Empowering Symbols


(Nikodemus Siivola) #1

Just an inane question:

The symbols as lvalues idea:

n = 1
m = 3
(n…m).each { |:n| :m = n**2 puts “#{m}” } #=> 1, 4, 9
p n #=> 1
p m #=> 3

– what are the related problems?

The way I see it, it looks pretty damn good: you get to keep the current
syntax and with a single enhancement you get both block local assignment
and variables – without breaking anything old.

Also, it sort of fits to the other idea of using foo(a: 1) as shorthand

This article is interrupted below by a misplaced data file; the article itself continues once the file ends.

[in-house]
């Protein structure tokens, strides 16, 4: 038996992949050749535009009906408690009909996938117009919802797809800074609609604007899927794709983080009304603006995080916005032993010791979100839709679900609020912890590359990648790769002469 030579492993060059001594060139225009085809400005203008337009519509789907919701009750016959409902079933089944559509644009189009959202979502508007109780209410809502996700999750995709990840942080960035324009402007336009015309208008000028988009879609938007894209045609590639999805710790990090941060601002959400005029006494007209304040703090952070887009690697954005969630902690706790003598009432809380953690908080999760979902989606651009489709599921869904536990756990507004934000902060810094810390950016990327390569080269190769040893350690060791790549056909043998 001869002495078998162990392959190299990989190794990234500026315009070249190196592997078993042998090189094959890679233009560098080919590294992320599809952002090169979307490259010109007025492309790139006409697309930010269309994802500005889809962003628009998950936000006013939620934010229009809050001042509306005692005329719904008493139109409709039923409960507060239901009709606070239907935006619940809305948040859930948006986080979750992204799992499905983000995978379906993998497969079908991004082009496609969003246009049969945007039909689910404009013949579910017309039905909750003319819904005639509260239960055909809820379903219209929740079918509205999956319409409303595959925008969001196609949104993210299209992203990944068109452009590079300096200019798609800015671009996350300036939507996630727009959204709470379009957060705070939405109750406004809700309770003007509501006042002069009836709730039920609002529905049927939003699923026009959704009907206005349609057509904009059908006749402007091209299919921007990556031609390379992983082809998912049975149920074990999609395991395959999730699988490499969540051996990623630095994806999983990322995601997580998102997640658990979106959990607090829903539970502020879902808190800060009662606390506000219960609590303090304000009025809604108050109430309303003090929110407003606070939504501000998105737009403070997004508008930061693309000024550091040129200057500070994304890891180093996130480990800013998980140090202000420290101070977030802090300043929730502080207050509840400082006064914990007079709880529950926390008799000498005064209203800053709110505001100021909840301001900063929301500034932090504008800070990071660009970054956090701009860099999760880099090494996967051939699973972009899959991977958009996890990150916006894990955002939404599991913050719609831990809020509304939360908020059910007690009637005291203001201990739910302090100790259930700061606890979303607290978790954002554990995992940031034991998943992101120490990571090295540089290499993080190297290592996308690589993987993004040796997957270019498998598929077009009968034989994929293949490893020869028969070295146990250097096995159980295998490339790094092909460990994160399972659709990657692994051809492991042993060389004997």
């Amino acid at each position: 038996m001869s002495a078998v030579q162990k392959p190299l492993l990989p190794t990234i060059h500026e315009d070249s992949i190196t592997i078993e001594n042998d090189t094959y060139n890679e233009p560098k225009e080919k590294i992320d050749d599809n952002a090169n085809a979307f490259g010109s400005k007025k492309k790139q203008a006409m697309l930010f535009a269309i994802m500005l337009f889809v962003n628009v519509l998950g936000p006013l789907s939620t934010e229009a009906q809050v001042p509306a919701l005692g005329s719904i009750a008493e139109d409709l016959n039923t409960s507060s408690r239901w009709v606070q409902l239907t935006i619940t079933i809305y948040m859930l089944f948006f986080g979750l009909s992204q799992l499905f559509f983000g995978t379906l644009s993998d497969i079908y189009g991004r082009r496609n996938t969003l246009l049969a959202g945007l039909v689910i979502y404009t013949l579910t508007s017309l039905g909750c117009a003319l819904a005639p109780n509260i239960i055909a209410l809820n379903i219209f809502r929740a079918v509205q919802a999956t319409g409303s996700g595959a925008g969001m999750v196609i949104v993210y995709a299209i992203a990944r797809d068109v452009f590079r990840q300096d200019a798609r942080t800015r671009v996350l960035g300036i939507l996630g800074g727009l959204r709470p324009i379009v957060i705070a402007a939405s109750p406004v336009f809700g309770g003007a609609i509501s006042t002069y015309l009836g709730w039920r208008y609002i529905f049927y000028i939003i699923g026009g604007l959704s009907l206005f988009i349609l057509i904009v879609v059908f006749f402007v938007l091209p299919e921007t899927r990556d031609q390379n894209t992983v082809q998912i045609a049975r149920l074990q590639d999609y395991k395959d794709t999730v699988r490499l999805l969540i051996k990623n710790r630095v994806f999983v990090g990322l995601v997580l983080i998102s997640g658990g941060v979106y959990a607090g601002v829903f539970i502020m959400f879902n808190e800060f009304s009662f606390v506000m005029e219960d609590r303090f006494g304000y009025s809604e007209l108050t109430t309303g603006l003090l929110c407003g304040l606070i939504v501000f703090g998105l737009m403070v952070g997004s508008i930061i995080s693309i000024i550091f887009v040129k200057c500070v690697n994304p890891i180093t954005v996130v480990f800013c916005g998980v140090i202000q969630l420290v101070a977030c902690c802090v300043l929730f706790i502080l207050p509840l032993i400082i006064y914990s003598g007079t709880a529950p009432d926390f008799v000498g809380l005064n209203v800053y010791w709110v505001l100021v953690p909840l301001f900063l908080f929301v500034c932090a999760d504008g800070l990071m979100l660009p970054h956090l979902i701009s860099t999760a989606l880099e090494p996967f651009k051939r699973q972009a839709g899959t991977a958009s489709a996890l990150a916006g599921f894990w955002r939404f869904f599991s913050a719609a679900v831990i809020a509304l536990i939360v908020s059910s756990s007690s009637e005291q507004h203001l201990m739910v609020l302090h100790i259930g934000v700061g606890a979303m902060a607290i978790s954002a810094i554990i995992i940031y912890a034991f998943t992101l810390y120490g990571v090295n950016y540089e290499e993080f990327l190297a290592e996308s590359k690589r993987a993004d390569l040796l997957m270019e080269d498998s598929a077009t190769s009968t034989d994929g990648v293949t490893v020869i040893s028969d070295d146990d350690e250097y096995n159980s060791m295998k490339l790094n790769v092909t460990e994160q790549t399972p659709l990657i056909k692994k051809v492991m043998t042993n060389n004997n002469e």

for foo(:a => 1). Not that they are the same, but they have the same sweet
aroma about them…

I am quite willing to believe that these approaches as troublemakers, but
I’d like to understand the reasons.

On a related note, someone mentioned having gotten to the habit of using
symbols for various arcane purposes. Can you enlighten me – sounds
interesting to say the least.

– Nikodemus


(Yukihiro Matsumoto) #2

Hi,

···

In message “Empowering Symbols” on 02/06/13, Nikodemus Siivola tsiivola@cc.hut.fi writes:

The symbols as lvalues idea:

n = 1
m = 3
(n…m).each { |:n| :m = n**2 puts “#{m}” } #=> 1, 4, 9
p n #=> 1
p m #=> 3

– what are the related problems?

I guess this is a different appearance of “|:a|” and ":="
combination, i.e. “:a = n” instead of “a:=n”.

						matz.